U.S. Military Reviewing Complaints of Weak Bullets

The military is reviewing soldiers' complaints that their standard ammunition isn't powerful enough for the type of fighting required in Iraq and Afghanistan, the Army's highest-ranking officer said Thursday.

But Gen. George W. Casey Jr., the Army chief of staff, said it was too soon to say whether the Pentagon will switch.

Current and former soldiers interviewed by The Associated Press said the military's M855 rifle rounds are not powerful enough for close-in fighting in cities and towns in Iraq and Afghanistan.

Speaking with reporters at a conference in Huntsville, Casey said leaders are constantly soliciting feedback from soldiers in the field and were aware of complaints about the M855 ammunition.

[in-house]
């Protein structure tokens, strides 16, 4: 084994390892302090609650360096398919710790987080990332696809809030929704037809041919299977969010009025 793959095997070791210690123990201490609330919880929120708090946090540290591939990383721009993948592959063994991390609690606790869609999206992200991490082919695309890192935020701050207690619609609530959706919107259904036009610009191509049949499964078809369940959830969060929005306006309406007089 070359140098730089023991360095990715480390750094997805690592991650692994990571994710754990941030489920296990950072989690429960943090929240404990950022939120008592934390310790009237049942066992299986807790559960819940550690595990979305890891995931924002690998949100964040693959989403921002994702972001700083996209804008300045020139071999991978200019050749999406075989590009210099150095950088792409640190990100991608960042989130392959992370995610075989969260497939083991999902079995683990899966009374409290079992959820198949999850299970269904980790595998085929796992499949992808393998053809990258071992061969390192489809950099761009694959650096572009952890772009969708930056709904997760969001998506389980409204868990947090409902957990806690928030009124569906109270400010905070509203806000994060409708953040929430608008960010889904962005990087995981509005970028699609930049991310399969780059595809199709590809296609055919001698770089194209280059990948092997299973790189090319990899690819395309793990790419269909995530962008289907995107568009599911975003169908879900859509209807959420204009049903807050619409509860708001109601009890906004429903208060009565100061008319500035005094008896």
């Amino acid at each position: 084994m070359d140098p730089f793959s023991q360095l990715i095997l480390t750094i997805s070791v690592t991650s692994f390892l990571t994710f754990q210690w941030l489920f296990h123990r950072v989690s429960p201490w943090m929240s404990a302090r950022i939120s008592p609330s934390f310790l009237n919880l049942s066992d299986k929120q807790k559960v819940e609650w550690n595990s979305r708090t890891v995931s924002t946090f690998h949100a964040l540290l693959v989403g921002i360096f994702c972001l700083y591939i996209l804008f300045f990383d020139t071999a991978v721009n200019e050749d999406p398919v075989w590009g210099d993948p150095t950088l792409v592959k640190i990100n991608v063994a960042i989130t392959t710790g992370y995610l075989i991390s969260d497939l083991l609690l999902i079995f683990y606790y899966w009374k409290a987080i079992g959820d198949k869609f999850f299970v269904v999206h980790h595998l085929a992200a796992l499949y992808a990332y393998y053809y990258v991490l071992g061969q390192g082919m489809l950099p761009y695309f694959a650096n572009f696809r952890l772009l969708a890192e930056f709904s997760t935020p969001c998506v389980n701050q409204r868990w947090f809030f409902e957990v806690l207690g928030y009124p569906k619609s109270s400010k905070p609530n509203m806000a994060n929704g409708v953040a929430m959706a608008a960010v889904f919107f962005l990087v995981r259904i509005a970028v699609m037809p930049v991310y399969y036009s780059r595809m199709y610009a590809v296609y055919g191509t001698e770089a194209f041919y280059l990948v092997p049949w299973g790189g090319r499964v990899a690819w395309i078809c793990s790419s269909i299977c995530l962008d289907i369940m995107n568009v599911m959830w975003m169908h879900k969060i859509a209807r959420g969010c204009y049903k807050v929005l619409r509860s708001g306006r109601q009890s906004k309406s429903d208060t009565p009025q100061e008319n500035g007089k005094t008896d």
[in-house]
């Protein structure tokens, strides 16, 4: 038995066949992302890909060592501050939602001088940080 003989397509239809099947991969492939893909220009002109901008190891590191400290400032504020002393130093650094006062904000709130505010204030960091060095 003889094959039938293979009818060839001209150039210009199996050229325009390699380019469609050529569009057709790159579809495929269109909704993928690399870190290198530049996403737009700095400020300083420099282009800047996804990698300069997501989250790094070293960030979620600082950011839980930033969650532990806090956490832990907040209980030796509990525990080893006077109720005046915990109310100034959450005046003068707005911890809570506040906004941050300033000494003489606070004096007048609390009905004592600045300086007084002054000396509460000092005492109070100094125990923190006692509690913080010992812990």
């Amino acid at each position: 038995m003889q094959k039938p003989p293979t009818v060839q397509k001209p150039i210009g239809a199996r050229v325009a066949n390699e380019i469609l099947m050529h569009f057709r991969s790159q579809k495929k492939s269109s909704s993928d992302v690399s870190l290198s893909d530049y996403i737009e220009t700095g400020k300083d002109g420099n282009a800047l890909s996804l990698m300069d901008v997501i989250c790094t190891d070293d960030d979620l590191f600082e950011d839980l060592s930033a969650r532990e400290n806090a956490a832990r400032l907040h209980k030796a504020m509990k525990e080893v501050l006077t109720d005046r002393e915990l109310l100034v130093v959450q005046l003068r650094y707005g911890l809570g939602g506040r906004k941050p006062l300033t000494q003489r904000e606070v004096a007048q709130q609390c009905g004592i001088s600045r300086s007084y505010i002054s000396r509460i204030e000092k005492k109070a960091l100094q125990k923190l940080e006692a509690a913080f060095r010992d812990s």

"To effectively prepare them we have to adapt as the enemy adapts, and that is some of the feedback we have gotten," Casey said. "We'll evaluate it quickly and then we'll decide how we want to proceed."

But Casey said it would be premature to say if the Pentagon will consider a different type of ammunition.

"I can't tell you exactly what we're going to do," he said.

The M855 rounds were designed decades ago to puncture the steel helmets of Soviet soldiers from hundreds of yards away. Some soldiers said that they are not large enough to stop an enemy immediately in close quarters.

Casey said the military has been evaluating its equipment and practices since the Sept. 11, 2001, terror attacks.

"Technology is pulling us, and what we're learning on the ground in Iraq and Afghanistan is pushing us," he said.